North of Nowhere: An Alex McKnight Novel
|Publisher:||St. Martin's Minotaur|
Steve Hamilton’s debut novel A Cold Day In Paradise was the first novel to capture mystery’s three most prestigious awards-the Edgar, the Shamus, and the Anthony awards for best first novel. Now North of Nowhere returns to the beautiful and dangerous landscapes of Michigan’s Upper Peninsula, where former Detroit cop Alex McKnight’s attempts to leave civilization behind only lead to disaster…
Lying facedown on the floor with a gun to the back of his head is where Alex McKnight finds himself after a game of cards turns into a professional heist at the home of local developer Win Vargas. When the dust settles, McKnight is one of police chief Roy Maven’s lead suspects. Worse, Vargas’ own sense of vigilante justice has targeted the former private eye as well, and the brash millionaire may be responsible for the sudden disappearance of Alex’s best friend, Jackie. Now, with officials pointed in the wrong direction and his closest allies either missing or in jail, Alex knows he is the only one who can uncover the truth. But McKnight can’t possibly know how dark this conspiracy truly is-or how close to guilt he actually stands…
That Steve Hamilton has won a following by writing private-eye novels about a guy who has no interest in being a PI is testament both to his storytelling talents and readers’ hunger for fresh approaches to this genre. North of Nowhere finds ex-Detroit cop Alex McKnight celebrating his 49th birthday by retreating to his cabin in Michigan’s Upper Peninsula, where he laments his personal and career failures. Eventually, though, McKnight is coaxed out with the prospect of a poker game, hosted by wealthy contractor Winston Vargas, only to have the game interrupted by armed men in masks, who empty Vargas’s safe and leave clues suggesting that Alex and his fellow players engineered the heist.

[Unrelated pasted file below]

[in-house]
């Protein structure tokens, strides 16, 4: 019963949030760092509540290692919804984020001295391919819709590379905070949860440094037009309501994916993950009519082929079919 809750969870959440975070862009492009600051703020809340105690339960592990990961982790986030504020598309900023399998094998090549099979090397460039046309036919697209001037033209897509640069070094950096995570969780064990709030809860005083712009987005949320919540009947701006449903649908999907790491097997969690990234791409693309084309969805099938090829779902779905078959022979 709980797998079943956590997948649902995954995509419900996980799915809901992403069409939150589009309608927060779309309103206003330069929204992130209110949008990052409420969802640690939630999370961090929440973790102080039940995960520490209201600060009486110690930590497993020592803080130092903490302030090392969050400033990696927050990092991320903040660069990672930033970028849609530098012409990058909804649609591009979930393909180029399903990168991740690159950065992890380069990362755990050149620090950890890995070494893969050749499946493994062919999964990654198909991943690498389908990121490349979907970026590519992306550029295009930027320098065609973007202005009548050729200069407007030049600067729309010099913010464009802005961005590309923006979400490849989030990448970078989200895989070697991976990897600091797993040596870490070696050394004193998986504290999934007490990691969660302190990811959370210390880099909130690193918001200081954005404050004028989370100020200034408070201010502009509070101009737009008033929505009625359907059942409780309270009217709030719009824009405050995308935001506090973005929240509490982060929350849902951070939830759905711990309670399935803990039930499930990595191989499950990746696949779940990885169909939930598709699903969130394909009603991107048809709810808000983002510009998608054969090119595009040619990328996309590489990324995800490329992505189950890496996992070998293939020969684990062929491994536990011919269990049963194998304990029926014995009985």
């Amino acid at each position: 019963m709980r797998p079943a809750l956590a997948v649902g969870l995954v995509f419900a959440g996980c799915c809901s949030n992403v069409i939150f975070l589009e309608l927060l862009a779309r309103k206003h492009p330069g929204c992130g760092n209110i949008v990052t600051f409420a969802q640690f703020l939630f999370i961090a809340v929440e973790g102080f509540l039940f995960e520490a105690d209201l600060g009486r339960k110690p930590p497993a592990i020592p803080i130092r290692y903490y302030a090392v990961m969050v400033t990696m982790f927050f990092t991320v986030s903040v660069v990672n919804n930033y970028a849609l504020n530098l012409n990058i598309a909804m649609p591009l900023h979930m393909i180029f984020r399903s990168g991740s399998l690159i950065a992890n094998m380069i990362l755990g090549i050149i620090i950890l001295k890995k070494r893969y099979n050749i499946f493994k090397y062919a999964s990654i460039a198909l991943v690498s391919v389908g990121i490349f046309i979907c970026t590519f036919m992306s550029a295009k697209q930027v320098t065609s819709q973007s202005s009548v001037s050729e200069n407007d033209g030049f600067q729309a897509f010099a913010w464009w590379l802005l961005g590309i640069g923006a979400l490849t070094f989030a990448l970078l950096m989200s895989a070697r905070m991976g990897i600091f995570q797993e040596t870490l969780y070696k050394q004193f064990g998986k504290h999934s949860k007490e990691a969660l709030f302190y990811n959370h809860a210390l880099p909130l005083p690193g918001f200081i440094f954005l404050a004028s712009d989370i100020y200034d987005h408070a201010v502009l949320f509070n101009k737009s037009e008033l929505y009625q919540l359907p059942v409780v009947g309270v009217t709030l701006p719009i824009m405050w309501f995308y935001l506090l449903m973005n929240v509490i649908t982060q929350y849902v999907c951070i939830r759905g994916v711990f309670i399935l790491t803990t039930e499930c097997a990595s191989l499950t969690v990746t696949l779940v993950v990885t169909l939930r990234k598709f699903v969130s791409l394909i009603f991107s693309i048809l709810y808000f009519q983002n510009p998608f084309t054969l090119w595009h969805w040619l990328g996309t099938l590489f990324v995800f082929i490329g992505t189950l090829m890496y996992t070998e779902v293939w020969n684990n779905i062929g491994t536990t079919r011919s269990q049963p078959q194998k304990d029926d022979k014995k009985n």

Now, McKnight really has reason to feel sorry for himself. But instead, he goes after the gunmen, along the way swapping sucker punches with Vargas, shaking down his former detective partner (who videotaped the thieves’ escape), and discovering that even his friends harbor secrets that could get them all killed.
This fourth McKnight outing (after 2001’s The Hunting Wind) is a fine showcase for Hamilton’s lithesome prose. The pace is brisk, the episodes often humorous, and the tale brims with an infectious reverence for its natural setting (“God help me, on a summer night when the sun is going down, it is the most beautiful place on earth”). If Hammett moved the detective story from the drawing room into the mean streets, Hamilton has proved that the north woods have their own potential for homicidal intrigue. —J. Kingston Pierce